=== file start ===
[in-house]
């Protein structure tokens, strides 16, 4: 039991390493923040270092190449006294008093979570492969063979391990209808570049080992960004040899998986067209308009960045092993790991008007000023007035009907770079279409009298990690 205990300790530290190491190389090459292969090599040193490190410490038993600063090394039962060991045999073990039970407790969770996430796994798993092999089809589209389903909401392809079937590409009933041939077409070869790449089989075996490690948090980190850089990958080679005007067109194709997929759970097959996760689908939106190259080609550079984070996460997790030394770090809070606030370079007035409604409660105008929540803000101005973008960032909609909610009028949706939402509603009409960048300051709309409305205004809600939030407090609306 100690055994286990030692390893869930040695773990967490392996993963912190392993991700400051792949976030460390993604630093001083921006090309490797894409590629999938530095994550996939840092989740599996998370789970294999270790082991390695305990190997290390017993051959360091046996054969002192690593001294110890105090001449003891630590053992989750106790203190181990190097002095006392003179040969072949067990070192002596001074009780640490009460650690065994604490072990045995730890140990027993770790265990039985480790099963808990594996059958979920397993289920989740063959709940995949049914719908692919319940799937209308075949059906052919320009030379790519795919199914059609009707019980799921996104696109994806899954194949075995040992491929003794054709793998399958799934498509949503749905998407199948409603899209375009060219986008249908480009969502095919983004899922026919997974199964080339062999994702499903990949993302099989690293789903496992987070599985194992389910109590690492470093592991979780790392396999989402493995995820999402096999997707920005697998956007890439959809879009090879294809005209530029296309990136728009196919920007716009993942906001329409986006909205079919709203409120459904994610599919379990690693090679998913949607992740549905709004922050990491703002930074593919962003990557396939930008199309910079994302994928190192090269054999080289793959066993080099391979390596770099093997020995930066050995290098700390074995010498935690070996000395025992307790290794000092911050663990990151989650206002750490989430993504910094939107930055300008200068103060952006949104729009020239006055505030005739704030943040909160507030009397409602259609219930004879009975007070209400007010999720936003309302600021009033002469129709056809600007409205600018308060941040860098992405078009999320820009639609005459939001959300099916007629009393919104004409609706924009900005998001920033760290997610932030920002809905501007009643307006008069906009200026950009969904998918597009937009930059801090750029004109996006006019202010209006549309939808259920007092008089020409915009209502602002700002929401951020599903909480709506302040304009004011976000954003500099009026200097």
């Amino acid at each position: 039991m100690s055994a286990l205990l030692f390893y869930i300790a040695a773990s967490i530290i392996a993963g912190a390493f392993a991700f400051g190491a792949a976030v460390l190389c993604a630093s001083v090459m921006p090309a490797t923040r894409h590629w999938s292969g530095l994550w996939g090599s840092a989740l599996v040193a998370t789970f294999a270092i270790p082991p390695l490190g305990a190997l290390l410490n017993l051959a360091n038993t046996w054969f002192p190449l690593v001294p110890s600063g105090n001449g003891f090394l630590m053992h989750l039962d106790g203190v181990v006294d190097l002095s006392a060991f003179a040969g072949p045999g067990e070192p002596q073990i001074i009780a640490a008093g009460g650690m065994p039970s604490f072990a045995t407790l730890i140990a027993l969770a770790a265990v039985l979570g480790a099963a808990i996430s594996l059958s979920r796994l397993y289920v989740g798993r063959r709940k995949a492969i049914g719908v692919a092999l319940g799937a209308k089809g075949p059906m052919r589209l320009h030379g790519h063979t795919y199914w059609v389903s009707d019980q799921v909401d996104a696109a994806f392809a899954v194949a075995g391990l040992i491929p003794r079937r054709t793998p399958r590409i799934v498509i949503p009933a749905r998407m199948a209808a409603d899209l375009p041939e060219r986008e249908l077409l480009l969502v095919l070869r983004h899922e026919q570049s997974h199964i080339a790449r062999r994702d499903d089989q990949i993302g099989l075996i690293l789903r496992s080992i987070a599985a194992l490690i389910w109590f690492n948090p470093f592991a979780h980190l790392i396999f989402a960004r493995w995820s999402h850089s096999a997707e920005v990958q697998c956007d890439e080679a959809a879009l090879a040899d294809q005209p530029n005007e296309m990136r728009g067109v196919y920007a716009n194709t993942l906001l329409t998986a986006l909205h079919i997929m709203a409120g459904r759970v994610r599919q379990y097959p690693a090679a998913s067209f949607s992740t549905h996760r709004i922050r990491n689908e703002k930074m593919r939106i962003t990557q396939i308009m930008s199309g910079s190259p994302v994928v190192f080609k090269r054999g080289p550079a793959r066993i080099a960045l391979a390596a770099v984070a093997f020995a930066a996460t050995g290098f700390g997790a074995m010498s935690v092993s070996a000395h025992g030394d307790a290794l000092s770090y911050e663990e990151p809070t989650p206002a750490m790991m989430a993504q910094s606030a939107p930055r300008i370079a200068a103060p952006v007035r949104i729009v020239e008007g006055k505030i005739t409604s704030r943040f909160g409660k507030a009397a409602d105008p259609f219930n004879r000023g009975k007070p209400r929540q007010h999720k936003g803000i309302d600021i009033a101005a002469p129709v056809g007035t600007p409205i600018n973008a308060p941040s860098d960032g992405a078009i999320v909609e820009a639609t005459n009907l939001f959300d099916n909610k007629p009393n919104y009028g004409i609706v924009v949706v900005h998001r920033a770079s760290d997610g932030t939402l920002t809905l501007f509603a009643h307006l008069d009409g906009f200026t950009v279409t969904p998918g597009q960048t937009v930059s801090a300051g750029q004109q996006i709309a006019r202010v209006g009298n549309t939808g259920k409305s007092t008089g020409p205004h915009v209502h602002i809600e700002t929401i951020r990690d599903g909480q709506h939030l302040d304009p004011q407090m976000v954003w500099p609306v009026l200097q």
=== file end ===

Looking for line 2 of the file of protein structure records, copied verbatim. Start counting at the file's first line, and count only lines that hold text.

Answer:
């Protein structure tokens, strides 16, 4: 039991390493923040270092190449006294008093979570492969063979391990209808570049080992960004040899998986067209308009960045092993790991008007000023007035009907770079279409009298990690 205990300790530290190491190389090459292969090599040193490190410490038993600063090394039962060991045999073990039970407790969770996430796994798993092999089809589209389903909401392809079937590409009933041939077409070869790449089989075996490690948090980190850089990958080679005007067109194709997929759970097959996760689908939106190259080609550079984070996460997790030394770090809070606030370079007035409604409660105008929540803000101005973008960032909609909610009028949706939402509603009409960048300051709309409305205004809600939030407090609306 100690055994286990030692390893869930040695773990967490392996993963912190392993991700400051792949976030460390993604630093001083921006090309490797894409590629999938530095994550996939840092989740599996998370789970294999270790082991390695305990190997290390017993051959360091046996054969002192690593001294110890105090001449003891630590053992989750106790203190181990190097002095006392003179040969072949067990070192002596001074009780640490009460650690065994604490072990045995730890140990027993770790265990039985480790099963808990594996059958979920397993289920989740063959709940995949049914719908692919319940799937209308075949059906052919320009030379790519795919199914059609009707019980799921996104696109994806899954194949075995040992491929003794054709793998399958799934498509949503749905998407199948409603899209375009060219986008249908480009969502095919983004899922026919997974199964080339062999994702499903990949993302099989690293789903496992987070599985194992389910109590690492470093592991979780790392396999989402493995995820999402096999997707920005697998956007890439959809879009090879294809005209530029296309990136728009196919920007716009993942906001329409986006909205079919709203409120459904994610599919379990690693090679998913949607992740549905709004922050990491703002930074593919962003990557396939930008199309910079994302994928190192090269054999080289793959066993080099391979390596770099093997020995930066050995290098700390074995010498935690070996000395025992307790290794000092911050663990990151989650206002750490989430993504910094939107930055300008200068103060952006949104729009020239006055505030005739704030943040909160507030009397409602259609219930004879009975007070209400007010999720936003309302600021009033002469129709056809600007409205600018308060941040860098992405078009999320820009639609005459939001959300099916007629009393919104004409609706924009900005998001920033760290997610932030920002809905501007009643307006008069906009200026950009969904998918597009937009930059801090750029004109996006006019202010209006549309939808259920007092008089020409915009209502602002700002929401951020599903909480709506302040304009004011976000954003500099009026200097």